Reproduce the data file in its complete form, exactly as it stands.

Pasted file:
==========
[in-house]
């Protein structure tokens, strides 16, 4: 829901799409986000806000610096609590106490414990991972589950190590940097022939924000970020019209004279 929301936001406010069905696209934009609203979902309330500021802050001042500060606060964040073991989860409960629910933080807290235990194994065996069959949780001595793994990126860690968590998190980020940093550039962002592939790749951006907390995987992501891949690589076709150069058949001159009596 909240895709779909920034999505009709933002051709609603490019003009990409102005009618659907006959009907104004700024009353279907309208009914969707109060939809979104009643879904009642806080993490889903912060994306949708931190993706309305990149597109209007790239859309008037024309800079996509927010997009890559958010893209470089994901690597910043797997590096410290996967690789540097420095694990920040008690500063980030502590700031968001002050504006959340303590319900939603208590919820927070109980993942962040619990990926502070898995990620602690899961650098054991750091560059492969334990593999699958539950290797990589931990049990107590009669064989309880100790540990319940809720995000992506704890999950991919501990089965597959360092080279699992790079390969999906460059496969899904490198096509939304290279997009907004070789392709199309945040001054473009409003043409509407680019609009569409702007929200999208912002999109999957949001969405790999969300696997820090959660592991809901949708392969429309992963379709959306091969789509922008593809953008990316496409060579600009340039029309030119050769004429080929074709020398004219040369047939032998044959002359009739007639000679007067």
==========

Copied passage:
[in-house]
């Protein structure tokens, strides 16, 4: 829901799409986000806000610096609590106490414990991972589950190590940097022939924000970020019209004279 929301936001406010069905696209934009609203979902309330500021802050001042500060606060964040073991989860409960629910933080807290235990194994065996069959949780001595793994990126860690968590998190980020940093550039962002592939790749951006907390995987992501891949690589076709150069058949001159009596 909240895709779909920034999505009709933002051709609603490019003009990409102005009618659907006959009907104004700024009353279907309208009914969707109060939809979104009643879904009642806080993490889903912060994306949708931190993706309305990149597109209007790239859309008037024309800079996509927010997009890559958010893209470089994901690597910043797997590096410290996967690789540097420095694990920040008690500063980030502590700031968001002050504006959340303590319900939603208590919820927070109980993942962040619990990926502070898995990620602690899961650098054991750091560059492969334990593999699958539950290797990589931990049990107590009669064989309880100790540990319940809720995000992506704890999950991919501990089965597959360092080279699992790079390969999906460059496969899904490198096509939304290279997009907004070789392709199309945040001054473009409003043409509407680019609009569409702007929200999208912002999109999957949001969405790999969300696997820090959660592991809901949708392969429309992963379709959306091969789509922008593809953008990316496409060579600009340039029309030119050769004429080929074709020398004219040369047939032998044959002359009739007639000679007067």